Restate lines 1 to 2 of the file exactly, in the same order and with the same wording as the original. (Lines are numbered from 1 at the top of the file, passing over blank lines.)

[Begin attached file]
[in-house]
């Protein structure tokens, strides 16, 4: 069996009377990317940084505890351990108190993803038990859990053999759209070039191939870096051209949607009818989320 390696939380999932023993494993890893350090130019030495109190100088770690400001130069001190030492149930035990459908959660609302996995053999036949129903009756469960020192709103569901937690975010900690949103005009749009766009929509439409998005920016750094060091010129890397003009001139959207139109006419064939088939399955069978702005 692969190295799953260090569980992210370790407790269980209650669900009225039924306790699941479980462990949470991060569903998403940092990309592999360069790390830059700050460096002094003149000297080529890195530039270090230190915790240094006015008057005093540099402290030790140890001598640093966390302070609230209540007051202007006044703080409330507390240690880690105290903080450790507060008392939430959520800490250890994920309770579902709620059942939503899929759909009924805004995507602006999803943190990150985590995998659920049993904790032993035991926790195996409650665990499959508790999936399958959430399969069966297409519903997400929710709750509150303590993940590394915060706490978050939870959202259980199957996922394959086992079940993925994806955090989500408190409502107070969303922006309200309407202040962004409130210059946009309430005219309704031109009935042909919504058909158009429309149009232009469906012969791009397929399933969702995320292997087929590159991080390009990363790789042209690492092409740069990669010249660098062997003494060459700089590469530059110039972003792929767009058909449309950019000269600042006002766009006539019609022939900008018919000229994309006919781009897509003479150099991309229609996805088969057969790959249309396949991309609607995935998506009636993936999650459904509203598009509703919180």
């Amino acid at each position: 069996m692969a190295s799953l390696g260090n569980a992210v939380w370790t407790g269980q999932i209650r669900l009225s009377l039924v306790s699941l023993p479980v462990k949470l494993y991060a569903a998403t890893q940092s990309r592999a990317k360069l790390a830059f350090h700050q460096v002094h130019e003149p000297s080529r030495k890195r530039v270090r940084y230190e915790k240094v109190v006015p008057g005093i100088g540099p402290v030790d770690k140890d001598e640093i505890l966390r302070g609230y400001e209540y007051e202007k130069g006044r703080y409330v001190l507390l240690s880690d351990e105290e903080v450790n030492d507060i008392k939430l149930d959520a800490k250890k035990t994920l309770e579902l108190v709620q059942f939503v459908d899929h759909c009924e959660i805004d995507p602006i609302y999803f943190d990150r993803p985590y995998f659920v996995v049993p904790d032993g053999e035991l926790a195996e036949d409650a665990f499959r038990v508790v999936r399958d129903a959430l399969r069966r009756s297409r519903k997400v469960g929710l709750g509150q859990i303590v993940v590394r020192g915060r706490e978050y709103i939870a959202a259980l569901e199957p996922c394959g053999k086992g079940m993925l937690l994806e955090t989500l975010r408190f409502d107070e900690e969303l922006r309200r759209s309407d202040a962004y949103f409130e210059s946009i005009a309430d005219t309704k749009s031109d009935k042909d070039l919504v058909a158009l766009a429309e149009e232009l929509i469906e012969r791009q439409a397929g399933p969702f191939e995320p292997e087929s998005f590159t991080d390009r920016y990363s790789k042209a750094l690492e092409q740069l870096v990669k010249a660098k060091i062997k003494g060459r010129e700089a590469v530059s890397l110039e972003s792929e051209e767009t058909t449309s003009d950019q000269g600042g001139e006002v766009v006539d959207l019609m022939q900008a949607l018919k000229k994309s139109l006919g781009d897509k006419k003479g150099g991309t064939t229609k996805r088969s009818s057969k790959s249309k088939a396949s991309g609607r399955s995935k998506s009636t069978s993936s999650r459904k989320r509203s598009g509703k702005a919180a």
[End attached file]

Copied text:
[in-house]
């Protein structure tokens, strides 16, 4: 069996009377990317940084505890351990108190993803038990859990053999759209070039191939870096051209949607009818989320 390696939380999932023993494993890893350090130019030495109190100088770690400001130069001190030492149930035990459908959660609302996995053999036949129903009756469960020192709103569901937690975010900690949103005009749009766009929509439409998005920016750094060091010129890397003009001139959207139109006419064939088939399955069978702005 692969190295799953260090569980992210370790407790269980209650669900009225039924306790699941479980462990949470991060569903998403940092990309592999360069790390830059700050460096002094003149000297080529890195530039270090230190915790240094006015008057005093540099402290030790140890001598640093966390302070609230209540007051202007006044703080409330507390240690880690105290903080450790507060008392939430959520800490250890994920309770579902709620059942939503899929759909009924805004995507602006999803943190990150985590995998659920049993904790032993035991926790195996409650665990499959508790999936399958959430399969069966297409519903997400929710709750509150303590993940590394915060706490978050939870959202259980199957996922394959086992079940993925994806955090989500408190409502107070969303922006309200309407202040962004409130210059946009309430005219309704031109009935042909919504058909158009429309149009232009469906012969791009397929399933969702995320292997087929590159991080390009990363790789042209690492092409740069990669010249660098062997003494060459700089590469530059110039972003792929767009058909449309950019000269600042006002766009006539019609022939900008018919000229994309006919781009897509003479150099991309229609996805088969057969790959249309396949991309609607995935998506009636993936999650459904509203598009509703919180």